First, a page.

Some new details from Jim Cusick at the Independent about the civil phone hacking cases involving the Trinity Mirror group.
The company has also been co-operating with the Metropolitan Police’s Operation Golding, by handing over evidence that could be connected to potential wrong-doing. Among the material given to the Met, and subsequently disclosed to victims’ lawyers, is a bundle of 22 emails, a cache of 587 calls from MGN landlines, and 51 invoices from private investigators which relate to four hacking claims.
One internal email sent by an MGN journalist to a colleague in March 2002 concerns information on the relationship between two former EastEnders actors, Lucy Benjamin and Steve McFadden. The two were in an off-screen relationship at that time.
This is worth definitely curling up at home with the TV, or setting your goggle box to record. As documented by a guest blogger here and on Bellingcat, the News of the World’s foremost investigative reporter may have a lot of questions to answer after the BBC air this documentary next Monday, fronted by the irrepressible John Sweeney, and produced by the inestimable Meirion Jones. Links to other Fothom pieces below the quote
There’s some contradictory evidence from the Leveson Inquiry and the Phone Hacking trial about just how much Rupert Murdoch was interested in his best selling Sunday Tabloid. Before Lord Justice Leveson in 2012, the chair of News Corp said the Sun was his major UK interest and he rarely concerned himself with NOTW, but earlier this year both Brooks and Coulson at the phone hacking trial gave evidence of weekly calls from Murdoch, throughout their editorships.
This snippet, from Piers Morgan‘s autobiography, shows that – at least on one occasion – Murdoch knew more than his editors. Concerned about a Princess Diana ‘phone pest’ story (allegedly sourced illegally through a police file) the then editor is reassured first by his news editor, Alex Marunchak, and then by Murdoch himself, that the story would stand up. Continue reading
The Times report this morning, of yesterday’s evidence at Kingston Crown Court where Sun journalists are facing trial for charges of conspiring to commit misconduct in public office
Published at 12:01AM, October 21 2014
Brooks ‘sanctioned all cash payments’
, Kingston crown court was told yesterday.
The trial of six reporters and executives accused of unlawfully paying police officers and soldiers for stories heard that paperwork linking Mrs Brooks to the allegedly unlawful payments had gone missing.
Charlotte Hull, the newspaper’s former news desk assistant, said that Mrs Brooks only signed off contributor payments over ¡Ì1,000 paid through bank transfers but approved all cash payments regardless of the amount. She said: “Any cash payment had to be approved by the editor.”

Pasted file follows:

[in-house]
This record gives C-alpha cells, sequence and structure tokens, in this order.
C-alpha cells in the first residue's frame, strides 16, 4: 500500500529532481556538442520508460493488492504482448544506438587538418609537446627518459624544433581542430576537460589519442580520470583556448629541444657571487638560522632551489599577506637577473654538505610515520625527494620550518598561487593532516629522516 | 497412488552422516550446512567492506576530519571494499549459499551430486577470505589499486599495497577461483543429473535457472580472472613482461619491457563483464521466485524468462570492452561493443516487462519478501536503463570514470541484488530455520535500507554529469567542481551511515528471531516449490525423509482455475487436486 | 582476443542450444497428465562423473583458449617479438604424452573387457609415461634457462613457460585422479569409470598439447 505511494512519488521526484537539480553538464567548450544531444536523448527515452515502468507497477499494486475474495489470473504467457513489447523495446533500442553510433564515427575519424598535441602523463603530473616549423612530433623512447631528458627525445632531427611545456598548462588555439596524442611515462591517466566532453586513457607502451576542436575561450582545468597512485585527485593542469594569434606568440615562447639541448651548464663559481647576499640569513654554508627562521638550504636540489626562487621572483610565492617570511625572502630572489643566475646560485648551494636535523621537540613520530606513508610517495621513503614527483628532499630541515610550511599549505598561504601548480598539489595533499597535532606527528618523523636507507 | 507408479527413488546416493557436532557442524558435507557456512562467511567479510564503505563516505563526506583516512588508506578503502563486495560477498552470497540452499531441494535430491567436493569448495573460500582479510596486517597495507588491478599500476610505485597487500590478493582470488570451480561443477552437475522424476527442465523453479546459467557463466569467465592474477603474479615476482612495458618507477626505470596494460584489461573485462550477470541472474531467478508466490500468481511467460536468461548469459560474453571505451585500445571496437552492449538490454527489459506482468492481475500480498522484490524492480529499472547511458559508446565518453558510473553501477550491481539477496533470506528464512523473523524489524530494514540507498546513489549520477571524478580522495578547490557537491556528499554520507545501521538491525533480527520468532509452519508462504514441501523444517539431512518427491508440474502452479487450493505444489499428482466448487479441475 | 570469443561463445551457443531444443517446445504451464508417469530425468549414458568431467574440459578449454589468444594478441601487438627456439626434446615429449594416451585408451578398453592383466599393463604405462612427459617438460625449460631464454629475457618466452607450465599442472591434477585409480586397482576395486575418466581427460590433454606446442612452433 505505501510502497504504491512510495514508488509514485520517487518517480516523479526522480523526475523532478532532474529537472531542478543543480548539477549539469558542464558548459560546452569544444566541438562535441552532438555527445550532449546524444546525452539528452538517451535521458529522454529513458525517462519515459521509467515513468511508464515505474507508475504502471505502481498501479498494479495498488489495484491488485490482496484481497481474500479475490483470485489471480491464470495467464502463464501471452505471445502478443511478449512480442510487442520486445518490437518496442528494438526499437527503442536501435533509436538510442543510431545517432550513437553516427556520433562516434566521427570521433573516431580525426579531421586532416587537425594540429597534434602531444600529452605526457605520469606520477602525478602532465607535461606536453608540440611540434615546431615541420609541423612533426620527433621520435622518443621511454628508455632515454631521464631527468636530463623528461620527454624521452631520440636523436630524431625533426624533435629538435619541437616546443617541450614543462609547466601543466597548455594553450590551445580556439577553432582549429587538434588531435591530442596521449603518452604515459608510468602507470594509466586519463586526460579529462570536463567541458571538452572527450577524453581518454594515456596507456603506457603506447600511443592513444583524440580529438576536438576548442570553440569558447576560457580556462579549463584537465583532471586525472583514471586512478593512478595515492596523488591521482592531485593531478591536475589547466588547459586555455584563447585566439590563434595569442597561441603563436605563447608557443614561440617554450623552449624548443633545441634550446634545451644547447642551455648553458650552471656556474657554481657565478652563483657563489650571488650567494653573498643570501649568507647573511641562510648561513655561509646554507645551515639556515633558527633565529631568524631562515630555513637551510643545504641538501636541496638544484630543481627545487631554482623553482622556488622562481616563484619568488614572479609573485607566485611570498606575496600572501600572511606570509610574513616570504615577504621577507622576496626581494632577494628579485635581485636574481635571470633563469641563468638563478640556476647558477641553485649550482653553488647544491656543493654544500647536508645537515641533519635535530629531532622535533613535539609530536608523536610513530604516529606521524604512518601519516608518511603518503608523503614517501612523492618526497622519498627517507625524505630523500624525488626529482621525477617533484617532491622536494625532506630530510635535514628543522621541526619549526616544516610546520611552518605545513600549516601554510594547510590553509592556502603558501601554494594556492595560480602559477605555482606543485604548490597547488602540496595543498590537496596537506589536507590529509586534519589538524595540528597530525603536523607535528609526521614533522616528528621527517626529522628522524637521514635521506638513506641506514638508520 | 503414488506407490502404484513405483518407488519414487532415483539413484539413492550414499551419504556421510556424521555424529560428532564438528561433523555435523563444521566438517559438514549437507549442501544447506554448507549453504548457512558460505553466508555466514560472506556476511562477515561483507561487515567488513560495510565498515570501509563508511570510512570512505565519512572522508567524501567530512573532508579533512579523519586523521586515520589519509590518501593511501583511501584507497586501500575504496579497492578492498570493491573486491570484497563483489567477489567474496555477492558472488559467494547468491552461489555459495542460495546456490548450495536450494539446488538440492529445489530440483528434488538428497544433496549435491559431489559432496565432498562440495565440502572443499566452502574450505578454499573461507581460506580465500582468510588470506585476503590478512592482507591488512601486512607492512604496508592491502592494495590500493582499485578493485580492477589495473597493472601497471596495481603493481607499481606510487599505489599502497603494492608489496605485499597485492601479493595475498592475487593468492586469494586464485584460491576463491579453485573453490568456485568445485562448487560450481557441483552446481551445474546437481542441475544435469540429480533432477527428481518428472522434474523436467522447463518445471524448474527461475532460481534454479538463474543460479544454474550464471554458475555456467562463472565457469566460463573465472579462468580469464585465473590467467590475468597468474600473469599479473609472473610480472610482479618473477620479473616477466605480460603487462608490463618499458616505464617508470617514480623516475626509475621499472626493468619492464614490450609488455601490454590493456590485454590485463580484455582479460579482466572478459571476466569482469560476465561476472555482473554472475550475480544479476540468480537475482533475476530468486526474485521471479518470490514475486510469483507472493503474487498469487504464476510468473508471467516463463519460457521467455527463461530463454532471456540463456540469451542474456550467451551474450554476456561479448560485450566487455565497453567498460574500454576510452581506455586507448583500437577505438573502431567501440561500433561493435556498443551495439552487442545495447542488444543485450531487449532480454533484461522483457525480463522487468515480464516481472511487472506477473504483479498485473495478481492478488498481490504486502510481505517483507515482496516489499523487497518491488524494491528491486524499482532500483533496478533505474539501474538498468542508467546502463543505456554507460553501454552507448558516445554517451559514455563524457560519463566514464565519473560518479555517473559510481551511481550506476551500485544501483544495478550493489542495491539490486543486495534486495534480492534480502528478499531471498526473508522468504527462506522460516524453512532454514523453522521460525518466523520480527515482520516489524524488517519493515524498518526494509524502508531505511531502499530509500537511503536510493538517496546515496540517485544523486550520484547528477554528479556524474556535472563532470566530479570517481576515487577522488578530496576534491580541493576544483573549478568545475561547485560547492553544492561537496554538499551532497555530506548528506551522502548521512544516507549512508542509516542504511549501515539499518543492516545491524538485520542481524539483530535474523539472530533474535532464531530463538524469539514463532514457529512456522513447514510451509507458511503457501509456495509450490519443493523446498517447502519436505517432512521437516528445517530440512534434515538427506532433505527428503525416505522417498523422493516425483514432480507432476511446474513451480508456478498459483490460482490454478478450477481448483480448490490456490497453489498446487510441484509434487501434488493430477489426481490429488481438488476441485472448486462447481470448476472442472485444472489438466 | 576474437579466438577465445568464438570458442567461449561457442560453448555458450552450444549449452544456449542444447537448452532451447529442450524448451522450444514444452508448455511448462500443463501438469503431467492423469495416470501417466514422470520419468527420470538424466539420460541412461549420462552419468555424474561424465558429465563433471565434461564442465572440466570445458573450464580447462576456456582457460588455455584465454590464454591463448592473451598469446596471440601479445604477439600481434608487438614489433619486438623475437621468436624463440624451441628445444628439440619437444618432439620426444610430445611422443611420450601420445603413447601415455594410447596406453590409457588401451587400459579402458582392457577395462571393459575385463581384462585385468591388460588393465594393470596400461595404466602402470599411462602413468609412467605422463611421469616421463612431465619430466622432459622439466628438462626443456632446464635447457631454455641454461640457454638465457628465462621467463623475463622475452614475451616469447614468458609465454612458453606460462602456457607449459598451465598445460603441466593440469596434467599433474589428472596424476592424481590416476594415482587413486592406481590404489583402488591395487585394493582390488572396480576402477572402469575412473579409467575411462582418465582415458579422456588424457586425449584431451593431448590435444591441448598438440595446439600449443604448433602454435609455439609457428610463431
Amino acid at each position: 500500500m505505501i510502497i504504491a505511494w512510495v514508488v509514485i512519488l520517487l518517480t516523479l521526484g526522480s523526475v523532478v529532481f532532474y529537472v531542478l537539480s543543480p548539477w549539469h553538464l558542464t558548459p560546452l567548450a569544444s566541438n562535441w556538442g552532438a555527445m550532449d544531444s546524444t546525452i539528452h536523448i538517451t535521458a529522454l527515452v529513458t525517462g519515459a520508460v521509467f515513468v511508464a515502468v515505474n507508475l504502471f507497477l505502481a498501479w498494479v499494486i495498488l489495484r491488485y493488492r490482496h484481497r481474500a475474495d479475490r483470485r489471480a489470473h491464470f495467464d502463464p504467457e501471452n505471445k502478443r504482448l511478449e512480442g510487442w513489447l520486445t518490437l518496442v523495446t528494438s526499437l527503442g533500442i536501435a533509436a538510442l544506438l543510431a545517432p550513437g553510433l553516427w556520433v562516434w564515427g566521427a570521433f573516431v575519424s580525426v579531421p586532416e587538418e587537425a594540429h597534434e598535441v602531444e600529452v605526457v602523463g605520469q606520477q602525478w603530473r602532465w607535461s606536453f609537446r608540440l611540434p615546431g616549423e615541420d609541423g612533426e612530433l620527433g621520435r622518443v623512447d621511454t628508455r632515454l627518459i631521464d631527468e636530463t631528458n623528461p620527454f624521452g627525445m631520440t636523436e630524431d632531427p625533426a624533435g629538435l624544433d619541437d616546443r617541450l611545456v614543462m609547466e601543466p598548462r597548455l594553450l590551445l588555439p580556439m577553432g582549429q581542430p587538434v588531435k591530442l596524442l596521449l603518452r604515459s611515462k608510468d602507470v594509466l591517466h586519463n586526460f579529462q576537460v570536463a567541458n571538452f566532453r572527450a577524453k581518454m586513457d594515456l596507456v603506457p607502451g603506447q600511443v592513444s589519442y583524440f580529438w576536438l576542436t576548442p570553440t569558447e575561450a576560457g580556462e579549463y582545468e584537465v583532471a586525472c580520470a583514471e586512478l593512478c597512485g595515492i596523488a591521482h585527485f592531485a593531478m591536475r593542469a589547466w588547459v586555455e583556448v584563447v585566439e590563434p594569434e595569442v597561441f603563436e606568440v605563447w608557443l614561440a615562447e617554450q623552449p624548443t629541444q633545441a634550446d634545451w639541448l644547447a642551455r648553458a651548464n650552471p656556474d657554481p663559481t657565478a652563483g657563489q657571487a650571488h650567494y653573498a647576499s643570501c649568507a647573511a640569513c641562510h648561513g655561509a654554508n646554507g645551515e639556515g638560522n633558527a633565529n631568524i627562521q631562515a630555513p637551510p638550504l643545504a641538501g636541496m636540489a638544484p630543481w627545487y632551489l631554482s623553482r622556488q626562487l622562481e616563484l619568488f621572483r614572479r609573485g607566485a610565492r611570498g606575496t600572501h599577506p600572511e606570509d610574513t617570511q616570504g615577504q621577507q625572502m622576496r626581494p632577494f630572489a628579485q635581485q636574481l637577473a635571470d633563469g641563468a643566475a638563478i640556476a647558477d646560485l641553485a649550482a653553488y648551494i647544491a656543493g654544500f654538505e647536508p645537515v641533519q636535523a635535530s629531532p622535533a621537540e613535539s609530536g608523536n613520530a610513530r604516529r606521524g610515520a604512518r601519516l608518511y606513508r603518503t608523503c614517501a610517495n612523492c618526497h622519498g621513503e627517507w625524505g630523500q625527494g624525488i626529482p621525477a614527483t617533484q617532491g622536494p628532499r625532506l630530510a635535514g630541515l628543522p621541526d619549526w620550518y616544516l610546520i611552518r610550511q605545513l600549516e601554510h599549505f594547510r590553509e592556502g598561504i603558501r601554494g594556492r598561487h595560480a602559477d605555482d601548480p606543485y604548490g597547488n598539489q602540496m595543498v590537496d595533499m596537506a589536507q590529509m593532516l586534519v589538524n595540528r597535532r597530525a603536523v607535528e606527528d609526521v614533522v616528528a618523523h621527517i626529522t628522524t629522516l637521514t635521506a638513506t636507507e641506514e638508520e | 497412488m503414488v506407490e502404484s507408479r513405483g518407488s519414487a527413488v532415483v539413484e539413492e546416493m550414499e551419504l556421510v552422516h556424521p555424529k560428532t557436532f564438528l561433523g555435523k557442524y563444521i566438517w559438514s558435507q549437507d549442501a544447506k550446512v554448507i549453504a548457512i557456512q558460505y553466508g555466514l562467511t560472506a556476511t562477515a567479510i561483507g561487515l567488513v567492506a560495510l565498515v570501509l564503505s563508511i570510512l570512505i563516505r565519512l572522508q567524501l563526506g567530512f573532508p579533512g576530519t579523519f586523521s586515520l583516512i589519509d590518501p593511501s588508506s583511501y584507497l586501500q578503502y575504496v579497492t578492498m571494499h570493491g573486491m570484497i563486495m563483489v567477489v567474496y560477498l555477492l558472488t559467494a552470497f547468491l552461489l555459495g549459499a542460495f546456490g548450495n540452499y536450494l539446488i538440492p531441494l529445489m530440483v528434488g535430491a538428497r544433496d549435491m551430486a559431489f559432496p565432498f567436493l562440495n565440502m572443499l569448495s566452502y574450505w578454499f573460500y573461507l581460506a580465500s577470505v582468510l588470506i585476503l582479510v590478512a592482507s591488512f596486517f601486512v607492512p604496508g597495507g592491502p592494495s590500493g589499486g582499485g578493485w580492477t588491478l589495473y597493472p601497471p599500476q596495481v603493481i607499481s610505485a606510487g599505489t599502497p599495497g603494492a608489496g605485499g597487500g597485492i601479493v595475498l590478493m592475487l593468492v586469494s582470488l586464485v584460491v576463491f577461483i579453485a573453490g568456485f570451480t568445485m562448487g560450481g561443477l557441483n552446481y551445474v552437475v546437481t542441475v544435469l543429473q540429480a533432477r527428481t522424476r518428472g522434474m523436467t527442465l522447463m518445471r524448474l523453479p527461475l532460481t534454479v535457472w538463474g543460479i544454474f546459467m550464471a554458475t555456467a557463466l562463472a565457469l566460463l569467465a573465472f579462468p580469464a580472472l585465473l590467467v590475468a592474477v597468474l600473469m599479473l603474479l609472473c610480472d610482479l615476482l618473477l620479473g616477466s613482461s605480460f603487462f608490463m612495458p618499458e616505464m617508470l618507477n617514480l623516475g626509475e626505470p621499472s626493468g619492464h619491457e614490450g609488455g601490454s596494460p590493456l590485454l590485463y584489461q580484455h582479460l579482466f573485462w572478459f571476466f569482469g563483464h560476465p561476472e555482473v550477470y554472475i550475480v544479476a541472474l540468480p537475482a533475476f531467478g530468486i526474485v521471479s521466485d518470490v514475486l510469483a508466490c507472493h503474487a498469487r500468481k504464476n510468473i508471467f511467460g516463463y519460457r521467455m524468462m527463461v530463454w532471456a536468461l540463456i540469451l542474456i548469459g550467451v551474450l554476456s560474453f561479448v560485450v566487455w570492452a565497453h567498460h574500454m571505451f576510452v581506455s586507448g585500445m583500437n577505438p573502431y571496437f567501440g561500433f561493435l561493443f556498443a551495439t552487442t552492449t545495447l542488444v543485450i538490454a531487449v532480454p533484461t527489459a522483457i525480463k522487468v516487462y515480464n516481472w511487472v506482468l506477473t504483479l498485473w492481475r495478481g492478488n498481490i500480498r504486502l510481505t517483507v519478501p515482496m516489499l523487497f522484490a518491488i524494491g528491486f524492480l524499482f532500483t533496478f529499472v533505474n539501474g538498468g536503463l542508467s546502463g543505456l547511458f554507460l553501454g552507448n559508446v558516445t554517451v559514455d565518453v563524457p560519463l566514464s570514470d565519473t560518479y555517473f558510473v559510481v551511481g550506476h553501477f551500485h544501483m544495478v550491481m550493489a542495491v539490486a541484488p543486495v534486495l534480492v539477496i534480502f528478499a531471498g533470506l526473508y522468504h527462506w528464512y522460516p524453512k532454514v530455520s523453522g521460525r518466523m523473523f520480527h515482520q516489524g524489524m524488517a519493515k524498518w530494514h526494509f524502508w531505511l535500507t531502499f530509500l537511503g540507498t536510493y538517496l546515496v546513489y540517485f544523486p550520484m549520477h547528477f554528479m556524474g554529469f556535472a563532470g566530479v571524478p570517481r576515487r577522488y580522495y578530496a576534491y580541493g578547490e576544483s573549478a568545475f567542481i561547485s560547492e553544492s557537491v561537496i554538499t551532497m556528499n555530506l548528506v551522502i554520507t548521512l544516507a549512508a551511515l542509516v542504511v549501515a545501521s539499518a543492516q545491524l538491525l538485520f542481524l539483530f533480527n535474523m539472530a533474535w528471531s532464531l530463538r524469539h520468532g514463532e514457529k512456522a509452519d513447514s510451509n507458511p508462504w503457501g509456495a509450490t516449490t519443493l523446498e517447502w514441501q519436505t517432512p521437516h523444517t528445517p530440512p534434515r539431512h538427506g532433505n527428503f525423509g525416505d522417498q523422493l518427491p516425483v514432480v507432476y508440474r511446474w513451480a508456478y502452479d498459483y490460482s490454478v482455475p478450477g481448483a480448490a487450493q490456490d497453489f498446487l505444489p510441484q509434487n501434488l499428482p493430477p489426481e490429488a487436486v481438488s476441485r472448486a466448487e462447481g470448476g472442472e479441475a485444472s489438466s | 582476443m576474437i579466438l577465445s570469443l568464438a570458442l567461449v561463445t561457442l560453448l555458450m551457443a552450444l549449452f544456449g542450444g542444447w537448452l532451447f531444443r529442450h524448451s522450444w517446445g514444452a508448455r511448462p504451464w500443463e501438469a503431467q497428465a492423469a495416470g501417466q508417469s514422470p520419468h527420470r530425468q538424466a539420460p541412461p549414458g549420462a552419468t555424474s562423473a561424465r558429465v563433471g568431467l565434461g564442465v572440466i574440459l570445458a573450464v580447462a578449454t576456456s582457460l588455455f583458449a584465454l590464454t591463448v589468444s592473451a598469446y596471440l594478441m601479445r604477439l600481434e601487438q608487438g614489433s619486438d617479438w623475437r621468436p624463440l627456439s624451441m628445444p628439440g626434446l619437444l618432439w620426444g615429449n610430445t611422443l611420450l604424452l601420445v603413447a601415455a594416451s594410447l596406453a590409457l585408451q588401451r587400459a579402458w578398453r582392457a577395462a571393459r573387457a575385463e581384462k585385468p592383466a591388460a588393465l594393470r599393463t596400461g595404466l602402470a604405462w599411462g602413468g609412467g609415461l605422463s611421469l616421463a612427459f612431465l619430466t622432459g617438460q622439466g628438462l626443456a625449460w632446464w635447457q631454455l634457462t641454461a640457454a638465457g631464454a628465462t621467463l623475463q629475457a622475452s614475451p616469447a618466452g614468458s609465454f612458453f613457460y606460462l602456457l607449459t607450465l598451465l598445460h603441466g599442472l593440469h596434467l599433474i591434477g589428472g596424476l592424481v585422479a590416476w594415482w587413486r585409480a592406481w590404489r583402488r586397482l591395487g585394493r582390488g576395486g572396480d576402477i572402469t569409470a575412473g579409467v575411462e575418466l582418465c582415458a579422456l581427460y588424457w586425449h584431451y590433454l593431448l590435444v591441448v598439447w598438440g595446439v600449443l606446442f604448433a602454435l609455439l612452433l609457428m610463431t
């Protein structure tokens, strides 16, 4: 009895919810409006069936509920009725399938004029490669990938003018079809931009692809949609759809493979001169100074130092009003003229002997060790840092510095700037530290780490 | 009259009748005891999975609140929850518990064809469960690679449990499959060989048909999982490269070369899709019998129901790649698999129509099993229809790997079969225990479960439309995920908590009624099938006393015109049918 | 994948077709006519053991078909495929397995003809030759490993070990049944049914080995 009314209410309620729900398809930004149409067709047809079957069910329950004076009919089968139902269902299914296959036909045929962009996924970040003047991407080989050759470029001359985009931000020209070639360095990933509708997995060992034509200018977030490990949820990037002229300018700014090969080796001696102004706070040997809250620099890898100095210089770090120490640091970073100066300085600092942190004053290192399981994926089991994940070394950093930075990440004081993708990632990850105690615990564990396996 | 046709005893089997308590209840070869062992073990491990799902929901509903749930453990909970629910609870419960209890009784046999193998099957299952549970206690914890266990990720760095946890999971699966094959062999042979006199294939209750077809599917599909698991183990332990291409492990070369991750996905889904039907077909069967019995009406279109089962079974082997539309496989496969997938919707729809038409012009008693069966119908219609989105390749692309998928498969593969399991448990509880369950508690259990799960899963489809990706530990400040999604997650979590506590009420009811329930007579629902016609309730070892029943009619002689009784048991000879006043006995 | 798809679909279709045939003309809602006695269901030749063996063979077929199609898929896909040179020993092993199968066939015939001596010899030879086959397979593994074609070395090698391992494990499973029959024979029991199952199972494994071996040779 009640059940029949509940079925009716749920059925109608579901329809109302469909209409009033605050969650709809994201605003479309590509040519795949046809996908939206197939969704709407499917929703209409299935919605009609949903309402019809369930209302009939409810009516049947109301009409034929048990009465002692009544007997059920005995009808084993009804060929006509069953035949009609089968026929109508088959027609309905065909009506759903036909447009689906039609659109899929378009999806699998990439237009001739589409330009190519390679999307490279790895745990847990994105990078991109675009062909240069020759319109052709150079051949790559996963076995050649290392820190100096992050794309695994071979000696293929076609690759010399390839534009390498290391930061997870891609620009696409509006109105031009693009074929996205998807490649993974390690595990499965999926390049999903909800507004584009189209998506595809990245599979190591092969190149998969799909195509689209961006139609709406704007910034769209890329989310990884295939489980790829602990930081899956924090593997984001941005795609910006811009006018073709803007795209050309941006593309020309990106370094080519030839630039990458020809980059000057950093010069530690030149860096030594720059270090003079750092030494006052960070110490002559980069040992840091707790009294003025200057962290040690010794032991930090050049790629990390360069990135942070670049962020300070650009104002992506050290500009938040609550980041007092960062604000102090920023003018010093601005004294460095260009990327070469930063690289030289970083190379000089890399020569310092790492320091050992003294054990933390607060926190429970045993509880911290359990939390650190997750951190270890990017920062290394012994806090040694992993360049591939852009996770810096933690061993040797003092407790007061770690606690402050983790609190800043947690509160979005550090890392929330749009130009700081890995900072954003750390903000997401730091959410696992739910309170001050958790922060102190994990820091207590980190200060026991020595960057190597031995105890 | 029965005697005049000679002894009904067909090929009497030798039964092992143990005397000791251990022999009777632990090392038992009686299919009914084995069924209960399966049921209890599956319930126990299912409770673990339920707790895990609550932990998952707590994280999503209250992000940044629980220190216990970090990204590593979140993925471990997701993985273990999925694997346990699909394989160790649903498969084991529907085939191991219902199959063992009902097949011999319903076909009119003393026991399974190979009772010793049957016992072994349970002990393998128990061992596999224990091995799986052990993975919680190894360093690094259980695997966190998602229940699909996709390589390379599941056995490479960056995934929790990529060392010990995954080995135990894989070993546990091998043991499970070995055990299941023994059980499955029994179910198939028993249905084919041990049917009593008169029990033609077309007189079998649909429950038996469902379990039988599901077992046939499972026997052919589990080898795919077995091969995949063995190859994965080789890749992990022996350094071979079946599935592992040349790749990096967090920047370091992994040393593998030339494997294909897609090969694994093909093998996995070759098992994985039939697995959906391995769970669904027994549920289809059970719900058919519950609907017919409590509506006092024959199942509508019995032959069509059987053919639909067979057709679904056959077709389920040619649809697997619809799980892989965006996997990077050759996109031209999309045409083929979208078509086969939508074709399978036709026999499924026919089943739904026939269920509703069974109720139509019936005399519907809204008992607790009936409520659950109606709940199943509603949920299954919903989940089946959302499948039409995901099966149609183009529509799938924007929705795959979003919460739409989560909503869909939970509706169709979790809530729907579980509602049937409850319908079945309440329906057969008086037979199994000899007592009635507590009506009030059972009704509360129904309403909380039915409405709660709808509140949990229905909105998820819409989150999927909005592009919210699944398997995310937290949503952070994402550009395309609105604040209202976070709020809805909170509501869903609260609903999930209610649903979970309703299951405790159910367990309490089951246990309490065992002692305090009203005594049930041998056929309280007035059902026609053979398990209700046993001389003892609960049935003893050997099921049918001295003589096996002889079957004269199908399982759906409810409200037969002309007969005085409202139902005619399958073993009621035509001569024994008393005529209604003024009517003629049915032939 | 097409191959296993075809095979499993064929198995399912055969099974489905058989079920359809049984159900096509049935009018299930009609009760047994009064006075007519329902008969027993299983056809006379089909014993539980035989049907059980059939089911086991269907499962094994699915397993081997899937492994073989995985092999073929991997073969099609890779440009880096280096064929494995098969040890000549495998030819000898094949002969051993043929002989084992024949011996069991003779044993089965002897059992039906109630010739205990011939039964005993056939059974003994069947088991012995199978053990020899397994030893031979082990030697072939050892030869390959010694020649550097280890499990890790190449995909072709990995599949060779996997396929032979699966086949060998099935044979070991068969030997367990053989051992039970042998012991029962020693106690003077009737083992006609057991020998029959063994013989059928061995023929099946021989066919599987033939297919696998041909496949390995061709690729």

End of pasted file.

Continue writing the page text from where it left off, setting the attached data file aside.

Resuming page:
Mrs Brooks was editor from 2003 to 2009, when she was succeeded by her deputy, Dominic Mohan. The allegedly unlawful payments were made between March 2002 and January 2011.
While News UK withdrew, at the last minute, their £10-20 million application for costs for Brooks and other corporately defended clients, the claim by Charlie Brooks and Stuart for their private expenses has also been rejected my Mr Justice Saunders today: his full decision is below. Charlie had claimed half a million for his defence, while Stuart Kuttner £130,000 for his individual costs.
Meanwhile, Private Eye has added more detail to the reason News UK withdrew it’s cost application ten days ago,
As reported earlier, Ian Edmondson pleaded guilty to phone hacking in the Old Bailey today, completing the main phase of police operation Weeting with seven convictions for the nine charged with conspiracy to phone hack since 2011. As well as private investigator Glenn Mulcaire, two reporters, four desk editor and the editor of the News of the World, Andy Coulson, have now been convicted. Rebekah Brooks and former managing editor Stuart Kuttner were acquitted. (The prosecution sentencing note is attached here as a pdf)
Back in June, when Rebekah Brooks, Stuart Kuttner, Cheryl Carter and Mark Hanna were all acquitted at the phone hacking trial, their barristers made it clear they would be applying (as is their right) for a refund of their court costs. Already, at this point, it was clear that News UK would have to be party to these hearings on costs, since they had indemnified all the cleared defendants bar Charlie Brooks. The initial quantum for that claim was reported to be £25 million in legal costs. This was reduced two weeks ago to £7 million by the Crown Prosecution Service on the basis of equivalent legal aid, rather than private, legal costings. Continue reading